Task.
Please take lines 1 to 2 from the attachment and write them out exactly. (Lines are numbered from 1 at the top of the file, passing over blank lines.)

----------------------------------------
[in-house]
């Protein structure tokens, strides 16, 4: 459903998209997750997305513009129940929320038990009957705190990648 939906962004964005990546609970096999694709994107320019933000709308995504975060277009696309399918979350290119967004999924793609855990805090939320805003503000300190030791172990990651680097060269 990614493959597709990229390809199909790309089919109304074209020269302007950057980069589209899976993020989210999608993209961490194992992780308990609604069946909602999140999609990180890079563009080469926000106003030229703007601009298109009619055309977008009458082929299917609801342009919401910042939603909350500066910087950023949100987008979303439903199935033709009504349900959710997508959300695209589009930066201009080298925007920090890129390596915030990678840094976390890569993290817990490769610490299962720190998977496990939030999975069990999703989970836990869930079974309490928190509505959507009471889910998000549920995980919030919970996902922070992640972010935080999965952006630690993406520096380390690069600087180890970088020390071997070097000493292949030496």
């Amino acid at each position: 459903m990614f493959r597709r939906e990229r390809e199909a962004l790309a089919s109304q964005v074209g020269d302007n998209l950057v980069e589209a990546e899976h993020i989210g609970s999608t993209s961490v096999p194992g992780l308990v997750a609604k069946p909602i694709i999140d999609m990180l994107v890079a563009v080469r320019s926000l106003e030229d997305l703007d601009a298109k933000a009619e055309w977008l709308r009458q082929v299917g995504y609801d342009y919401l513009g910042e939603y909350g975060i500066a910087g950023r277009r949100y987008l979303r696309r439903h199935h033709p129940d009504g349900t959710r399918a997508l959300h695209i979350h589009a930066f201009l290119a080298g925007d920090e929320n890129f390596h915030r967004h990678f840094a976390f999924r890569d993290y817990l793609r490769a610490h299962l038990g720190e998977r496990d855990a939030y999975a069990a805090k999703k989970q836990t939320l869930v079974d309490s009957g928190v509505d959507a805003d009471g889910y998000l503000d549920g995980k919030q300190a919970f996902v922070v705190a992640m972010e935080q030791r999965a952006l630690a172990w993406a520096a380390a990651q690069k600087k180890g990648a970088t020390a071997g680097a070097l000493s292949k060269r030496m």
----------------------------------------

[in-house]
């Protein structure tokens, strides 16, 4: 459903998209997750997305513009129940929320038990009957705190990648 939906962004964005990546609970096999694709994107320019933000709308995504975060277009696309399918979350290119967004999924793609855990805090939320805003503000300190030791172990990651680097060269 990614493959597709990229390809199909790309089919109304074209020269302007950057980069589209899976993020989210999608993209961490194992992780308990609604069946909602999140999609990180890079563009080469926000106003030229703007601009298109009619055309977008009458082929299917609801342009919401910042939603909350500066910087950023949100987008979303439903199935033709009504349900959710997508959300695209589009930066201009080298925007920090890129390596915030990678840094976390890569993290817990490769610490299962720190998977496990939030999975069990999703989970836990869930079974309490928190509505959507009471889910998000549920995980919030919970996902922070992640972010935080999965952006630690993406520096380390690069600087180890970088020390071997070097000493292949030496």